We are all in this together
Posted: Thu, 12 Nov 2020 14:43
In this week's Catholic Teacher Article, Mike explores the radical idea of unity within Catholic education and the importance of a loving approach to teaching.
In St James Bootle, I always wait until last to receive Holy Communion. The journey towards the Eucharist is my weekly pilgrimage. The beautiful long aisle, the marble altar, the oil paintings of St John Bosco and St James which adorn the sanctuary evoke a sense of awe and wonder. And then, the simple wooden crucifix to the right of the lectern with its mystical beauty always catches my eye. There is something powerful and deeply spiritual about a line of people prayerfully waiting to be in communion with Christ and each other. As each receives the Body of Christ from the same plate and, when it was permitted, to drink the precious blood from the same cup, it becomes a radical act of unity. Young and old, rich and poor, male and female cease to be individuals but become rededicated members of the Body of Christ. This communal moment is an act of solidarity. To eat and drink from the same plate and cup demonstrates that we share in the Body of Christ and ultimately in the mission of his Church; we are all in this together!
In the Creed, we proclaim "I believe in one holy, catholic and apostolic Church". At the moment of the Eucharist, the individual ceases to be an individual and is transformed into the Body of Christ that is the Church. St Paul tell us that there is one body with many parts. This is true, my 'part' of the body is Catholic education. My role within that body is to be the eyes, ears, hands and heart of Christ. This is my mission. This is the mission of the Church.
Catholic education was founded on the principles of educating those disadvantaged in the material goods of this world, giving them the knowledge and skills to forge for themselves a way to feed themselves and their families, and thus giving dignity. Such profoundly Gospel-driven principles were an act of radical solidarity with the poor and marginalised; an act of Eucharist, one might say. This remains at the heart of the vision of Catholic education. How many of us go the extra mile to ensure that each student has a uniform, equipment and a hot meal? Catholic schools are radical in their commitment to social justice, and by supporting groups like CAFOD, this commitment is always on display. These acts are eucharistic acts. In the same way that we become one Body in Christ through the Eucharist, we also become one Body in Christ when we proclaim the Gospel through our attitude and actions. Some wise theologians call this the sacrament of the present moment. Any moment of radical solidarity in our schools is an act of communion—Christ is present.
Catholic schools are a source of evangelisation. In his address to Catholic teachers in 2008, Pope Benedict XVI said:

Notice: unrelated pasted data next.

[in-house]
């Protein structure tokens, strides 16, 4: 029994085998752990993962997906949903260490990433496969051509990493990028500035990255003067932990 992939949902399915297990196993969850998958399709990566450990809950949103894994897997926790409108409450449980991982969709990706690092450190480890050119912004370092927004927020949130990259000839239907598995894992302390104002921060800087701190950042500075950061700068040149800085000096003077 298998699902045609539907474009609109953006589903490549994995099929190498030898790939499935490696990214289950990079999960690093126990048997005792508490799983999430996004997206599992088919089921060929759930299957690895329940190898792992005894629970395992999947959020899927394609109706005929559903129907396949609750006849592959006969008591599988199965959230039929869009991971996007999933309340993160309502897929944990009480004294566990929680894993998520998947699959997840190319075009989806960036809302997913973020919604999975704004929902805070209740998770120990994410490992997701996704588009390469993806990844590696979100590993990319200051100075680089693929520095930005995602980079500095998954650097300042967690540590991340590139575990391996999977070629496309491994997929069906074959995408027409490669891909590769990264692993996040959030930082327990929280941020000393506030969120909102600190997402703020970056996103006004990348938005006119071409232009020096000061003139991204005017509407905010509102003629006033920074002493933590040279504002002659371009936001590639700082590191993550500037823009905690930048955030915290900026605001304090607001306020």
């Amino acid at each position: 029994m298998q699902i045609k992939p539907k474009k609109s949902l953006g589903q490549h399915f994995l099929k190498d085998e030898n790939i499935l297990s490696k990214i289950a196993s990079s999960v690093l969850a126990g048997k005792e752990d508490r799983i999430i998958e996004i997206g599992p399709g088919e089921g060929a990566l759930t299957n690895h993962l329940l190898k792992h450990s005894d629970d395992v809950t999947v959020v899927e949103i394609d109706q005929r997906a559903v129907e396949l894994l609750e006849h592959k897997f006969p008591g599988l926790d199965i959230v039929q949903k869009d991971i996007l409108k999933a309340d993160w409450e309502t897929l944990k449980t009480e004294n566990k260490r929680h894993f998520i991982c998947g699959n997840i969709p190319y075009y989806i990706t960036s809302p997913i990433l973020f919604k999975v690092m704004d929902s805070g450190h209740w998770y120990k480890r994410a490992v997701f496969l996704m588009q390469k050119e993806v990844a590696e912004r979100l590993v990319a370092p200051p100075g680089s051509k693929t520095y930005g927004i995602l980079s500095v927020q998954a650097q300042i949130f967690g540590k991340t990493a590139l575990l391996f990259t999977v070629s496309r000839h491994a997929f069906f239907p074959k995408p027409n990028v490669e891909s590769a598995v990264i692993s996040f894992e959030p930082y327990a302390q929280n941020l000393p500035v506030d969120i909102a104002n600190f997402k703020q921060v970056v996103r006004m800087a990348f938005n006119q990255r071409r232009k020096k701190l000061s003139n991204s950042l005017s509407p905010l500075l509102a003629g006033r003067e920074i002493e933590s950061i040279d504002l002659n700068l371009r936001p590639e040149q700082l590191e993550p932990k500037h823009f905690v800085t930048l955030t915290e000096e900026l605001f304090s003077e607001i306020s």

Education is integral to the mission of the Church to proclaim the Good News.
First and foremost, every Catholic educational institution is a place to encounter the living
God who in Jesus Christ reveals his transforming love and truth.
- Pope Benedict XVI, "Education integral to church", April 17, 2008
The Good News of Catholic education is that within our schools all can come to know and love Christ, and in doing so be drawn into a deeper union with him. Many years ago, I taught a child from the Hindu tradition. She would respectfully join in collective worship and she never missed Friday Mass. Sitting in the chaplaincy base after Mass eating our chips, I asked her why she always came to the chapel. Her answer blew me away, "Because it is where Christ is." This profound and deeply spiritual child had understood the true shape of God. God is so big, so wide and so loving; God includes all people. God's very being is to include. The very act of creation was an inclusive act that brings the material universe into the body of Christ. Catholic schools evangelise by boldly welcoming all children and by opening them up to the mystery of Christ. In eating and drinking from the same sacred vessels we proclaim that we are in communion with Christ and each other. Catholic schools are also sacred vessels as they contain the most sacred of treasures—children and those adults who are called to love and serve them.
The ancient Hebrews understood the concept of radical unity when they named the Divine "Yahweh". Try inhaling and exhaling slowly—you will hear "Yah", "Weh". They understood that each breath we take is breathing the name of God. That which gives us life is God! The Lord is never more than a breath away. The role of the educator is to nurture the young ones in their care and open them up to the life-giving breath of Christ. To do so is an act of communion, which in our consumer driven materialistic culture, is indeed an act of radical union.
Photo by Tim Marshall on Unsplash.